The information on this website is provided as a courtesy by the Louisiana State Bar Association and the 25th Judicial District Court, Parish of Plaquemines

 VISITATION

Overview

The Justice & Accountability Center (JAC) has created several guides and checklists to help individuals understand the general rules and procedures of the expungement system without an attorney. These resources are informational and are not legal advice. Always consult with an attorney about your particular situation.  You have a right to represent yourself in court, but it comes with the responsibility to follow certain court rules and procedures. 

 

The guides will help you with Expungements by:
 

  • Answering questions on court procedure in the section below;

  • Preparing forms for you on Expungements in the section; please note these forms are also available on the Louisiana Clerks of Court Association website under ‘Expungement Forms Index’

  • Explaining the steps for Expungement in the form;

  • Giving you more information about related legal issues in the section; and

  • ​Helping you find a lawyer in the section.

 *In order to file with the Clerk of Court, forms must be printed out and filled in completely. If you are unable to do this, or do not have access to a printer, you can visit your local library for assistance. For more assistance locating a library, click here.

The Southeast Regional Edition How-To Booklet includes information for St. Tammany/Washington, Jefferson and Orleans Parishes.  The supplemental guide for Plaquemines Parish is provided under the “Forms Available” section of this page.

 

All expungements must include the following forms:

 

Motion for Expungement with required additional forms

 

Some expungements may require that the conviction be set aside, and the prosecution dismissed, which will require a Motion to Set Aside Conviction and Dismiss Prosecution.

 

If you were arrested for a felony and convicted of a misdemeanor and you are currently on probation for your misdemeanor, you can request an expungement of your felony arrest only with an Interim Expungement Motion.  Please note that after you complete your probation, you will need to request a second expungement for your conviction.

 

If your offenses do not fit in the spaces provided in the Motion for Expungement with required additional forms, you will need to include a supplemental sheet behind page 2 of your expungement motion.  See the available Supplemental Sheets in the “Forms Available” section

 

If you are eligible for a certificate waiving the $550, you should complete the Certificate for Fee Waiver for District Attorney form and submit it to the District Attorney. The District Attorney must consent to the fee waiver and you must include this completed consent form with your expungement paperwork.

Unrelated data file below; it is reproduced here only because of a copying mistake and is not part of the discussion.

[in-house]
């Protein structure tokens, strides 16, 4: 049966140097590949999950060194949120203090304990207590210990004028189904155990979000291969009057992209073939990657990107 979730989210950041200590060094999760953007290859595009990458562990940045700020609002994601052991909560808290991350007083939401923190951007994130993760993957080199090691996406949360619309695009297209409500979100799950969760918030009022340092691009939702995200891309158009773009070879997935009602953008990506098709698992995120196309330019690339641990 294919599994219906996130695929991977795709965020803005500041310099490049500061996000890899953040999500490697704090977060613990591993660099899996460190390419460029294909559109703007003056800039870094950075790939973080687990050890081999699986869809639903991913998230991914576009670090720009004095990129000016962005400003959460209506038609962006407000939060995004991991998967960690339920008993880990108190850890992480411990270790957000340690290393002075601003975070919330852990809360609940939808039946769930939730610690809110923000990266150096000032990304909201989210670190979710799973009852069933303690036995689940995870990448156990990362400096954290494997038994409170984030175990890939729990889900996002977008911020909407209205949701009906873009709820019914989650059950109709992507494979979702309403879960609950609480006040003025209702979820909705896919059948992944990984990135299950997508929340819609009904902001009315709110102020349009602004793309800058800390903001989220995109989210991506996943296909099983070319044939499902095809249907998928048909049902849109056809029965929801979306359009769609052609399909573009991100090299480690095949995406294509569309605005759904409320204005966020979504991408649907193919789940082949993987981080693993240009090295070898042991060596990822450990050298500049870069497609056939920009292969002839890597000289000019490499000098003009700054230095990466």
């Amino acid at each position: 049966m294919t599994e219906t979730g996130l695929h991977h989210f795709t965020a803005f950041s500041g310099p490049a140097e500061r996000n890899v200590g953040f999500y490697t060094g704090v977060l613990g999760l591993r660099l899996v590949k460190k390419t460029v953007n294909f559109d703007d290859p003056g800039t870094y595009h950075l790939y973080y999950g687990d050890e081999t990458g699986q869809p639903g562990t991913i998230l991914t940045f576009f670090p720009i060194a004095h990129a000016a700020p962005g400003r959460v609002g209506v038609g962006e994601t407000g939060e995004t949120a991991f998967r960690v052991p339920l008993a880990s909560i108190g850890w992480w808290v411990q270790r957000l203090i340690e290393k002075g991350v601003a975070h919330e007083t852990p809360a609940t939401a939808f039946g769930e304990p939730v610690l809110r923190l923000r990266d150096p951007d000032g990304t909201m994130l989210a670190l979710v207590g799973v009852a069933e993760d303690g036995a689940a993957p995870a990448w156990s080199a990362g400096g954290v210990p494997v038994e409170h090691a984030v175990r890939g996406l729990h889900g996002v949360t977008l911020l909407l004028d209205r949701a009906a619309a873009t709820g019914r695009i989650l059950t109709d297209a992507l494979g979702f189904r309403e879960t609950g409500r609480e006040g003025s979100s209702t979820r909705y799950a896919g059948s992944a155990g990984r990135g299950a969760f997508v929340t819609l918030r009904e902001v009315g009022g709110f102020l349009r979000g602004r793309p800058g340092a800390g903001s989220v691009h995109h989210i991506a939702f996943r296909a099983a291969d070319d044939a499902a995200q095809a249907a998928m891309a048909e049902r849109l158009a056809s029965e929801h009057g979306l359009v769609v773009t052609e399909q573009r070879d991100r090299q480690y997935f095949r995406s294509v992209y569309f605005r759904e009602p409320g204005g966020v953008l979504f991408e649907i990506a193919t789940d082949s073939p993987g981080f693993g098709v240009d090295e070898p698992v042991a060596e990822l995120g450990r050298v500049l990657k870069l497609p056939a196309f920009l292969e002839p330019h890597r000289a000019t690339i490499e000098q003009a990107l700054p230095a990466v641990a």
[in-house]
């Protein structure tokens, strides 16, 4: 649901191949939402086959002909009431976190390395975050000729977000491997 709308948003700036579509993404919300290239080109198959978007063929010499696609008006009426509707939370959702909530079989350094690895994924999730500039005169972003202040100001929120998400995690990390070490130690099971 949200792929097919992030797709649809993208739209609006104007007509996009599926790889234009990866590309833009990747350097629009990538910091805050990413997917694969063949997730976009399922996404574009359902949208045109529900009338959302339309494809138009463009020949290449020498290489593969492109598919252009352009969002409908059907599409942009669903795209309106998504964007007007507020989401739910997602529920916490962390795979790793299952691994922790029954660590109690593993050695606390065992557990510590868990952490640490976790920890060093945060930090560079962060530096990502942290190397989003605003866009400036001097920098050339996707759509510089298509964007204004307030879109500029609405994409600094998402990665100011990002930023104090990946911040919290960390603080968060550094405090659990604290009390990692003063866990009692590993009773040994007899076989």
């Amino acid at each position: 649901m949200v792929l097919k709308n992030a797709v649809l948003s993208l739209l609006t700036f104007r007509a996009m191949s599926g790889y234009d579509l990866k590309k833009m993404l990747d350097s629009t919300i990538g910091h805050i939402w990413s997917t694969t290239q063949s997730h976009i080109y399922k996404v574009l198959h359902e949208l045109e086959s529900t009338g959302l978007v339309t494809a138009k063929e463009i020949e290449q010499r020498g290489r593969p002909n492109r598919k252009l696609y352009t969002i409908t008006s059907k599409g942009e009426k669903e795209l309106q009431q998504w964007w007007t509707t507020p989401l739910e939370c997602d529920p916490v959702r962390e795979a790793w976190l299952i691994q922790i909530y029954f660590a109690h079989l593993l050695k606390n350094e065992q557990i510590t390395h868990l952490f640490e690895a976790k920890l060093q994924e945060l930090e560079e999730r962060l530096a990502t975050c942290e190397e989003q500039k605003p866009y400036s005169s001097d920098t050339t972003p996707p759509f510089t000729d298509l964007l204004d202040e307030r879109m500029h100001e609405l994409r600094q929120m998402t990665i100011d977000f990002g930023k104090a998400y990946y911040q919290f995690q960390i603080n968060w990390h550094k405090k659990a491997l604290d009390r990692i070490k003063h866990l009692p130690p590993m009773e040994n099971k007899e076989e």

FREQUENTLY ASKED QUESTIONS ABOUT EXPUNGEMENT IN LOUISIANA

1. What is a motion?

2. Who can file a motion?

3. What is a lawyer?

4. What is a clerk of court?

5. What is a party?

6. Who is the plaintiff?

7. Who is the defendant?

8. What is a Witness?

9. What is an order?

10. What is a continuance?

 

1. What is a motion?

A motion is a way for you to ask the judge to act or give a ruling about an issue in a case .

 

2. Who can file a motion?

Either side in a case can file a motion. So, if you are the plaintiff or defendant, (or petitioner or respondent) in a case, you can file a motion. 

3. What is a lawyer?

A lawyer (also known as an attorney) is a person who has a license to practice law. This means they can represent other people’s interests in court. Lawyers are only allowed to practice law in the states where they are licensed. 

 

4. What is a clerk of court?

The clerk of court keeps the official records and files of the court. In order to file documents with the court, you go to the clerk of court’s office. Each court has a separate clerk of court’s office, usually in the same building, that handles all of that court’s documents. Clerks of court charge various filing fees for different types of documents. 

 

5. What is a party?

A party is one side in a lawsuit. A case may have few or many parties. Often, a party is just a person. Sometimes a party is a corporation or a governmental agency. If you sue your neighbor and his insurance company for damage to your car, then you, your neighbor, and his insurance company are all parties to that lawsuit.

 

6. Who is the plaintiff?

The plaintiff is the party that brings a civil suit in a court of law. Sometimes plaintiffs are called petitioners or complainants. 

 

7. Who is the defendant?

The defendant is the party that is being sued. Defendants are sometimes called respondents. 

 

8. What is a Witness?

A witness is someone who can testify or swear to certain facts that he or she personally has knowledge of. Some court papers require a witness to sign them who swears that certain things in the papers are true. Witnesses can help you tell your side of the story in court. Both sides can have witnesses. You get to ask questions to the other side’s witnesses, and they get to ask your witnesses questions as well. 

 

9. What is an order?

An order is the court’s ruling on a specific issue. An order may also tell people what to do, like to show up in court at a specific day and time. 

 

10. What is a continuance?

A continuance is a delay in the case. One side can ask for a delay, but the judge can say no. There are rules for how you must ask for a continuance, or delay, and you should have a really good reason before you ask for one.